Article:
There are many examples of the type of frustrating experience Steve Tengler mentions above. Fortunately, there are many examples of companies who have said, "this doesn't work and we are going to remove the frustration felt by those using this product and service because we care about how this product or service makes someone else feel." To those companies we say "Thank you". Thank you for caring about how your product makes me feel. These are the companies that UX Magazine wants to feature in the Promoting Empathy for Users category and we hope that this promotion can in turn teach other companies a thing or two about Empathy.

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Tiffany, I never meant to provide a solution for elevators' problems because it seems to me none of those raised are real problems.
I honestly don't know many people who can't operate an elevator, or exit one overwhelmed by frustration.
My point was, and remains, that the article raises mute problems with elevators and it suspiciously reads as if it's just an excuse to promote an event.

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I agree with Robert and I am a UX designer. The points raised in the article are so minor and are in no way a blocker to them completing the goal of getting to the desired floor. Saying that the RFID idea isn't bad.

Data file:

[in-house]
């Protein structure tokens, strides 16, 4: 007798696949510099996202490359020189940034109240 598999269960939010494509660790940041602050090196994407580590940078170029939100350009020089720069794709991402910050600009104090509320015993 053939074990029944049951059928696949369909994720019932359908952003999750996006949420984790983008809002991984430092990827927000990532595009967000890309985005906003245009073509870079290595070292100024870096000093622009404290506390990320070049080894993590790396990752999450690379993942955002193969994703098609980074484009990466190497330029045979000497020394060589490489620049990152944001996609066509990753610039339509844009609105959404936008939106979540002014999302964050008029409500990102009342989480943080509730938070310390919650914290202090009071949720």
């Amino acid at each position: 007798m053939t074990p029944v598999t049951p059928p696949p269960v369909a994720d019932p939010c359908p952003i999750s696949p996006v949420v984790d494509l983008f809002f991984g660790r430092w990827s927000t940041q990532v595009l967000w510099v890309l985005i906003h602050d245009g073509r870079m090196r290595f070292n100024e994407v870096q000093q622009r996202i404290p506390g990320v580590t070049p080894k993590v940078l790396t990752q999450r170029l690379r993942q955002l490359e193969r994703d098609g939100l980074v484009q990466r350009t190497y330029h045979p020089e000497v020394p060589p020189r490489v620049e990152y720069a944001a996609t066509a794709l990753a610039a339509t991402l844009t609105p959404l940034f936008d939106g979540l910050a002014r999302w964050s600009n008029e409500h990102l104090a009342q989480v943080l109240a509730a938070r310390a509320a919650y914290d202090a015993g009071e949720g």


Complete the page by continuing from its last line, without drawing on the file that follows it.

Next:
I tell you what would be better, if someone designed some sort of noise cancellation for farts and better ventilation so people didn't have an awkward post guff experience.

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As a UX researcher who works with UX designers, it doesn't surprise me at all the Eli is a UX designer. Despite the article's excellent reasoning (and reference to near-universal experience explaining) that the elevator UX is bad, and a potentially serious time-waster (to the point of occasionally forcing people to just take the stairs rather than stop on every freaking floor needlessly), Eli keeps his head in the sand.

Unfortunately, being a UX designer doesn't mean someone understands UX, usability, or even basic empathy.

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Hi Robert,

Have you ever used a lift or is your high horse big enough to reach every floor?